Substation in Denmark
By 2035, the power consumption in Denmark is expected to increase by more than 100%, according to the Danish Energy Agency. The primary cause of this skyrocketing consumption is the electrification of the heat and transport sectors as well as large data centres.
The increasing consumption makes great demands on the ability of the power transmission system to transport the power in a stable and efficient manner from large solar power plants and offshore wind farms all the way to the consumers. One hundred substations located around the country play a leading role. They enable the power to find its way through the system from inbound to outbound cables. Today, they are outdated and face extensive upgrading and retrofitting to increase capacity and avoid that they become bottlenecks for the transmission of green wind and solar energy to the consumers.
So far, Energinet, which owns the transmission system, has managed the retrofit of the substations itself, but now Ramboll has been selected to handle the task for Energinet, including project management and implementation of all tasks in the retrofit of the three substations from design to commissioning.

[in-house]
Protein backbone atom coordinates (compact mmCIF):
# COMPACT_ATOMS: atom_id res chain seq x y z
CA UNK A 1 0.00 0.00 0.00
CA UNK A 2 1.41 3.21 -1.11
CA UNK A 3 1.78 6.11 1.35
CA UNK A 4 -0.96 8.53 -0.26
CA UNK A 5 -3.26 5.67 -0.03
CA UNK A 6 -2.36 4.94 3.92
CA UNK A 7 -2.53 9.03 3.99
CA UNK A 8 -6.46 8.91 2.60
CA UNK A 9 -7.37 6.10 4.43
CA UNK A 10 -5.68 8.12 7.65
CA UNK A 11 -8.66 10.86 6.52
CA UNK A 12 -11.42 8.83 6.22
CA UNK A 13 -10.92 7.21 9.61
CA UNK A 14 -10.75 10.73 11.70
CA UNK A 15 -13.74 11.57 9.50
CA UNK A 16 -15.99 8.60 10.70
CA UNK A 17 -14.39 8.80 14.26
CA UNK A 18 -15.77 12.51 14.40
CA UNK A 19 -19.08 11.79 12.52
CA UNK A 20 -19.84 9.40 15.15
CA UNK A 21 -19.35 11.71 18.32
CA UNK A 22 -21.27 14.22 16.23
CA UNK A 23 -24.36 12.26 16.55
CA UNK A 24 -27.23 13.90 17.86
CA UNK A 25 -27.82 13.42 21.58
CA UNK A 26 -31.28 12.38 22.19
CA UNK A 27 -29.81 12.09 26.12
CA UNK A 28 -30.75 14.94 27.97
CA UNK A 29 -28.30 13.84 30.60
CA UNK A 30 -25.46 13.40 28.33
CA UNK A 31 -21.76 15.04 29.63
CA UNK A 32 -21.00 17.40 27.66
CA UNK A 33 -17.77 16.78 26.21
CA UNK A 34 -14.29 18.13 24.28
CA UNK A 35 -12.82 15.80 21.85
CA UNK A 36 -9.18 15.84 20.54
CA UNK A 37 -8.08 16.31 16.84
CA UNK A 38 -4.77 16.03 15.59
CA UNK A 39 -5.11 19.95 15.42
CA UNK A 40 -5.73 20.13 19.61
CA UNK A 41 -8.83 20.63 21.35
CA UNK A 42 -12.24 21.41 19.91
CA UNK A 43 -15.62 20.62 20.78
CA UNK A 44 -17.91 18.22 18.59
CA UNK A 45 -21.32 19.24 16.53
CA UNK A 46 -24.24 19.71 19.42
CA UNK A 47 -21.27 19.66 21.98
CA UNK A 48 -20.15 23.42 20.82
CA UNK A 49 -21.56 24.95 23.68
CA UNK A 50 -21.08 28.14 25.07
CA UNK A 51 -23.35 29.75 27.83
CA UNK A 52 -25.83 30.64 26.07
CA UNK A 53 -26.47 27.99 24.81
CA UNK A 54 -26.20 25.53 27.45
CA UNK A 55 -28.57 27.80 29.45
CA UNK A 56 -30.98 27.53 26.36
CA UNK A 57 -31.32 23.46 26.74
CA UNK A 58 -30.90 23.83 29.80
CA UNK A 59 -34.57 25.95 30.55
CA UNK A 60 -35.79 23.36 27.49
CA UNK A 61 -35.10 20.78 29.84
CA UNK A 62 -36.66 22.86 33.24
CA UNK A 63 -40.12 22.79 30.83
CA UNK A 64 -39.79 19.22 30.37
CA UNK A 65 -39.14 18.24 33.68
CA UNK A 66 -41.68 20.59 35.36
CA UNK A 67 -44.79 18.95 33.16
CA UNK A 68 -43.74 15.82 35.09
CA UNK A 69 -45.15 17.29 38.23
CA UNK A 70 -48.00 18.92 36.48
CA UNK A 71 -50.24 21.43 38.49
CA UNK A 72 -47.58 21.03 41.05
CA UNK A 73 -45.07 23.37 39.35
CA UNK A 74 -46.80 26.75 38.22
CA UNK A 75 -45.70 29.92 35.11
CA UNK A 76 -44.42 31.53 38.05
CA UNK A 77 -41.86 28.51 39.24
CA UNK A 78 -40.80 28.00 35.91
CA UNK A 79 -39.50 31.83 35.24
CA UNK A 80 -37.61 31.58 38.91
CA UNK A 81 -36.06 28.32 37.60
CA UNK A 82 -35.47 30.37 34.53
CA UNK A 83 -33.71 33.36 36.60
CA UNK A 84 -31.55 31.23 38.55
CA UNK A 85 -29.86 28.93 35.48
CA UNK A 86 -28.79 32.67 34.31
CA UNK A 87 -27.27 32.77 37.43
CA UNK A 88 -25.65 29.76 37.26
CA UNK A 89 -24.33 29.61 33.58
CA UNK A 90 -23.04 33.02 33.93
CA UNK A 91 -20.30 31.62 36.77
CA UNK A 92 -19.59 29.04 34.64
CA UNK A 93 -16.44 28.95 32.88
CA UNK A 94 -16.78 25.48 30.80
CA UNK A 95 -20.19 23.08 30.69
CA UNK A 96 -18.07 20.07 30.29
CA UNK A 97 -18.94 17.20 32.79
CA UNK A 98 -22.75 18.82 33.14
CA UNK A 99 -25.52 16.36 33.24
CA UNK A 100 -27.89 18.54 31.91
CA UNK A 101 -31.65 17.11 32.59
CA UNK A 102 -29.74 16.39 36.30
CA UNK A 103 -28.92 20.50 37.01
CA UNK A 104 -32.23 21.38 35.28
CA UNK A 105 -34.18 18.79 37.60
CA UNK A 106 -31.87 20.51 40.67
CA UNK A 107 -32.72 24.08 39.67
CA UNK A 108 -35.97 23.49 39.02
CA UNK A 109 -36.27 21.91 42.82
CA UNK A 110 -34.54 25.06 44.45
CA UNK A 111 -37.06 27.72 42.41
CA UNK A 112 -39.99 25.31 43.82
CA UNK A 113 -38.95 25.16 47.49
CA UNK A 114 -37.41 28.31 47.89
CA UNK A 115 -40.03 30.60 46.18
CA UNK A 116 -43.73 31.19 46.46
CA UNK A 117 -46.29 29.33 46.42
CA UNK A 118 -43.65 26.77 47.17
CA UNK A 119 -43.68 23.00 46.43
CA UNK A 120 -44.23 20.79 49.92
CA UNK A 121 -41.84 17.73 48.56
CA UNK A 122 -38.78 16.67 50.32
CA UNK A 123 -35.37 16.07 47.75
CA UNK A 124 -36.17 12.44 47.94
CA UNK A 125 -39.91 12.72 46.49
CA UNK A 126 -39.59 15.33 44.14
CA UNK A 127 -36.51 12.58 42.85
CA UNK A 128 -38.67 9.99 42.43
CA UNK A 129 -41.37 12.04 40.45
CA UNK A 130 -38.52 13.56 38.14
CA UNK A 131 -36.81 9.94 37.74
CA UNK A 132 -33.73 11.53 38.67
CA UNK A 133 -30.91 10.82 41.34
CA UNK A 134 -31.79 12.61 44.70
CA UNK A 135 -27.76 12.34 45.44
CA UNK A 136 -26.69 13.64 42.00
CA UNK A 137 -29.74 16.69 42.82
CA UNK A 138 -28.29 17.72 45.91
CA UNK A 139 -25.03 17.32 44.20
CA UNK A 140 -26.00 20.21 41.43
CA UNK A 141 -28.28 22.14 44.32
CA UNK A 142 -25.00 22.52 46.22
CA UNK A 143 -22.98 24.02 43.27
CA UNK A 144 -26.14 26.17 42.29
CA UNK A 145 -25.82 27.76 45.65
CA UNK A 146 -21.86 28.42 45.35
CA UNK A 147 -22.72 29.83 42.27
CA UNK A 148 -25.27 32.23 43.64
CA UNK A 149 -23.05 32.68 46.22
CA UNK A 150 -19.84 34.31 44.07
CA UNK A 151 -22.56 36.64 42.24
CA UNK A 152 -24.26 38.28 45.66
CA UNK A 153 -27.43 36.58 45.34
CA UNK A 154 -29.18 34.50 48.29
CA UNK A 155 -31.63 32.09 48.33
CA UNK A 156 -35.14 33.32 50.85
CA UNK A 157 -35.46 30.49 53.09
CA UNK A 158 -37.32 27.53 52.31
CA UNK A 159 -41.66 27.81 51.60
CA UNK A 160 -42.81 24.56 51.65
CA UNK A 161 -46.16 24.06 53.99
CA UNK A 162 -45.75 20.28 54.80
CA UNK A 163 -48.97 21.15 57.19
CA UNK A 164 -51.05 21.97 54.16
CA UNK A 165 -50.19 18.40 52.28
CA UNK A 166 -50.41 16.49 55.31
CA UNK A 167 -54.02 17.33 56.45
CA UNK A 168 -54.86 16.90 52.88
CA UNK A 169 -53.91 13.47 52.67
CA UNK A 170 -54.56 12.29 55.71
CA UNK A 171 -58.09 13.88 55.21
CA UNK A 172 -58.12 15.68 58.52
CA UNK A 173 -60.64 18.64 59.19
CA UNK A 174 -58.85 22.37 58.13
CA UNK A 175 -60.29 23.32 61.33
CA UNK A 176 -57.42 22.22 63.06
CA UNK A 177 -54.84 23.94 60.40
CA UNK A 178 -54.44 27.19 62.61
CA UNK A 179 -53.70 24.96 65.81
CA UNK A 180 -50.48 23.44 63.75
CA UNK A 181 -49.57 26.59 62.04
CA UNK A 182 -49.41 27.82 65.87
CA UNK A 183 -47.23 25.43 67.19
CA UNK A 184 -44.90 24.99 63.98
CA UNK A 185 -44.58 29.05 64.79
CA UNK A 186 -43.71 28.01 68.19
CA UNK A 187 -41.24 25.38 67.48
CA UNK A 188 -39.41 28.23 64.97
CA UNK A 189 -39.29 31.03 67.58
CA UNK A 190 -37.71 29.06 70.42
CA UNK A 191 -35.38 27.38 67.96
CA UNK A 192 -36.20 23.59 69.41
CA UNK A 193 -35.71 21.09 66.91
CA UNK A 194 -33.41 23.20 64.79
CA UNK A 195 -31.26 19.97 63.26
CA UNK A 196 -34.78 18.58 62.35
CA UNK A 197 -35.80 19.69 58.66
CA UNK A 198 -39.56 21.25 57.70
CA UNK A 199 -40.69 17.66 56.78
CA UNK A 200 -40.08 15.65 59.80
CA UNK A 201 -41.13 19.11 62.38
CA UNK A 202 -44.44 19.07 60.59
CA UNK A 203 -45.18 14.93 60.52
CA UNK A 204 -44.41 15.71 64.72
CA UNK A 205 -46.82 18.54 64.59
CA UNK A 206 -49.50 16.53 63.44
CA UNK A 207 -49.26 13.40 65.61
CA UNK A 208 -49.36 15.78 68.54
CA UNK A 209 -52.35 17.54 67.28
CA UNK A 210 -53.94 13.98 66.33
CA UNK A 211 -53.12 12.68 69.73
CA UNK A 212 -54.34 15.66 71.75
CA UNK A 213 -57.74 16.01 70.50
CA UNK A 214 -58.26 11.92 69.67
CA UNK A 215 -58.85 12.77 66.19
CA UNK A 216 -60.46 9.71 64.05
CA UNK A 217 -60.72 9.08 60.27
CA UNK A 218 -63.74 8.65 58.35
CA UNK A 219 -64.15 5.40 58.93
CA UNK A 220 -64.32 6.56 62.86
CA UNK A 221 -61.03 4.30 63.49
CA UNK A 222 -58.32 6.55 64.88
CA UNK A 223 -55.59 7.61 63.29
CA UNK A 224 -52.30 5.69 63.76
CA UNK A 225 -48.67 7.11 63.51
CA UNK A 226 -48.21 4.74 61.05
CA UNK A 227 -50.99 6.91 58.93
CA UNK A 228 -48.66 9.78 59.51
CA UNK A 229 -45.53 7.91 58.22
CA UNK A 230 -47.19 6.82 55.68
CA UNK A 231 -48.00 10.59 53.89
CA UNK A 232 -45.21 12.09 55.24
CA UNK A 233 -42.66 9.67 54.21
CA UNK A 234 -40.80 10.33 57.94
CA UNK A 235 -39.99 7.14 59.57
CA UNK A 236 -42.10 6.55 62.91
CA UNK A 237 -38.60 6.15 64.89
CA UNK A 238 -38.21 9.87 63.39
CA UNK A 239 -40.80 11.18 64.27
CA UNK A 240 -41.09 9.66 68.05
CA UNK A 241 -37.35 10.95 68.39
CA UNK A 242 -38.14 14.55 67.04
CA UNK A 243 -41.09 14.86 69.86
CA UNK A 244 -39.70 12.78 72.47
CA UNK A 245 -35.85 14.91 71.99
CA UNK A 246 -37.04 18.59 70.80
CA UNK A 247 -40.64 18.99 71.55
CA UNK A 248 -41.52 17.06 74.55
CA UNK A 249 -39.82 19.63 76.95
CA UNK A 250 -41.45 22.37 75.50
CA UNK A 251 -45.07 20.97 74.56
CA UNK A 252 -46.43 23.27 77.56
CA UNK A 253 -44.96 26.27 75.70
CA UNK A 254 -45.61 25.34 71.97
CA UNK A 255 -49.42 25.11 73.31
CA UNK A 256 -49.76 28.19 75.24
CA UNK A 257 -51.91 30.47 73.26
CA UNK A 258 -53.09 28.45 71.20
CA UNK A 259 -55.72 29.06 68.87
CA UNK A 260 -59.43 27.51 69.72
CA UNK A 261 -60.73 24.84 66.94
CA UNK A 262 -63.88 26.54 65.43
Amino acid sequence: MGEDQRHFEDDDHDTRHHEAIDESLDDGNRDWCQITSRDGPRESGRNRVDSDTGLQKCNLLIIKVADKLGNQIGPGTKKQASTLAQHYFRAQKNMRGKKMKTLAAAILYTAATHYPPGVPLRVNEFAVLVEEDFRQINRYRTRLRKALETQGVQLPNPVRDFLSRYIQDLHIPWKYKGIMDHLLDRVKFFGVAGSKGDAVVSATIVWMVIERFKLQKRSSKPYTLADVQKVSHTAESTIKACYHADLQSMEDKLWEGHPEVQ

Ten experts from Ramboll, which is the largest power system consultant in Denmark, will over the next 2.5 years work full-time on the project. The project is part of a €56 million framework contract that Energinet awarded to Ramboll last year.
The project is the start of a gigantic green transition of the power transmission system. Over the next 10-15 years, approx. 100 Danish substations must be retrofitted or rebuilt at a total consultancy fee of some €130 million.
“The project is part of an extensive and important upgrade of the power transmission system and is strategically important to us”, says John Ammentorp, Country Market Director for Ramboll’s energy division in Denmark. “As the first consultant in Denmark, we will handle the project from A to Z for Energinet and be responsible for both procurement, planning, health & safety, and construction management in addition to the traditional design of the substations. The upgrade of the substations must ensure that the system has the capacity required to transmit more green power in the future and in this way help Denmark achieve its target for a 70% reduction of its CO2-emissions by 2030”, he says.